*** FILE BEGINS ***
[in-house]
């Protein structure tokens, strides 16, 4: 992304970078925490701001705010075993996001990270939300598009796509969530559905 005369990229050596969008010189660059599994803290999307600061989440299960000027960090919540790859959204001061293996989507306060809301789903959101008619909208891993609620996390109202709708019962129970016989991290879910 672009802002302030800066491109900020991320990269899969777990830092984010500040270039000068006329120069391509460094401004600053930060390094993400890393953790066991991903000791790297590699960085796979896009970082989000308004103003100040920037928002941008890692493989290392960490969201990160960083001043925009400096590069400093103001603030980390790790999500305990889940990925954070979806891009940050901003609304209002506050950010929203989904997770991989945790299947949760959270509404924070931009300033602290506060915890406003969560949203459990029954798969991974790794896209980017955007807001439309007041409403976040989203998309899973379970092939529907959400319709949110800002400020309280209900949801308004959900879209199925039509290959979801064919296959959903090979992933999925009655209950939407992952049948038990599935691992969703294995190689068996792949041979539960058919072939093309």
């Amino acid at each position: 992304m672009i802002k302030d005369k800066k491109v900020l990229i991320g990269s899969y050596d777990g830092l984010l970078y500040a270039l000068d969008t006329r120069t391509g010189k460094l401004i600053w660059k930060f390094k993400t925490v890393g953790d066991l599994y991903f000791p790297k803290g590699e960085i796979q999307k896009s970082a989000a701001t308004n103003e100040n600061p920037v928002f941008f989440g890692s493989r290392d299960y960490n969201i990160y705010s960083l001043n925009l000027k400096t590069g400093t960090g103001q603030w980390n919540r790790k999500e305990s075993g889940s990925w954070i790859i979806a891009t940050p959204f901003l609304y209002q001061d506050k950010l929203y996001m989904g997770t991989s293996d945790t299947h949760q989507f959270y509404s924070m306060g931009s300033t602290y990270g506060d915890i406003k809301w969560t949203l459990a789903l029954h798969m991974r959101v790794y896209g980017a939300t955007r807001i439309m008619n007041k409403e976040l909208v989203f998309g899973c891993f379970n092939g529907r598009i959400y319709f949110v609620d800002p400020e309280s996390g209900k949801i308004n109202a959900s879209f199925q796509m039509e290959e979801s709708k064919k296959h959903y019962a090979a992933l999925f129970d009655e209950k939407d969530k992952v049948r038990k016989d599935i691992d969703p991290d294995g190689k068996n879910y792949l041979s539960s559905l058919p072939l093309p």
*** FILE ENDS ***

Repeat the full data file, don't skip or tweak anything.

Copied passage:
[in-house]
């Protein structure tokens, strides 16, 4: 992304970078925490701001705010075993996001990270939300598009796509969530559905 005369990229050596969008010189660059599994803290999307600061989440299960000027960090919540790859959204001061293996989507306060809301789903959101008619909208891993609620996390109202709708019962129970016989991290879910 672009802002302030800066491109900020991320990269899969777990830092984010500040270039000068006329120069391509460094401004600053930060390094993400890393953790066991991903000791790297590699960085796979896009970082989000308004103003100040920037928002941008890692493989290392960490969201990160960083001043925009400096590069400093103001603030980390790790999500305990889940990925954070979806891009940050901003609304209002506050950010929203989904997770991989945790299947949760959270509404924070931009300033602290506060915890406003969560949203459990029954798969991974790794896209980017955007807001439309007041409403976040989203998309899973379970092939529907959400319709949110800002400020309280209900949801308004959900879209199925039509290959979801064919296959959903090979992933999925009655209950939407992952049948038990599935691992969703294995190689068996792949041979539960058919072939093309």
């Amino acid at each position: 992304m672009i802002k302030d005369k800066k491109v900020l990229i991320g990269s899969y050596d777990g830092l984010l970078y500040a270039l000068d969008t006329r120069t391509g010189k460094l401004i600053w660059k930060f390094k993400t925490v890393g953790d066991l599994y991903f000791p790297k803290g590699e960085i796979q999307k896009s970082a989000a701001t308004n103003e100040n600061p920037v928002f941008f989440g890692s493989r290392d299960y960490n969201i990160y705010s960083l001043n925009l000027k400096t590069g400093t960090g103001q603030w980390n919540r790790k999500e305990s075993g889940s990925w954070i790859i979806a891009t940050p959204f901003l609304y209002q001061d506050k950010l929203y996001m989904g997770t991989s293996d945790t299947h949760q989507f959270y509404s924070m306060g931009s300033t602290y990270g506060d915890i406003k809301w969560t949203l459990a789903l029954h798969m991974r959101v790794y896209g980017a939300t955007r807001i439309m008619n007041k409403e976040l909208v989203f998309g899973c891993f379970n092939g529907r598009i959400y319709f949110v609620d800002p400020e309280s996390g209900k949801i308004n109202a959900s879209f199925q796509m039509e290959e979801s709708k064919k296959h959903y019962a090979a992933l999925f129970d009655e209950k939407d969530k992952v049948r038990k016989d599935i691992d969703p991290d294995g190689k068996n879910y792949l041979s539960s559905l058919p072939l093309p």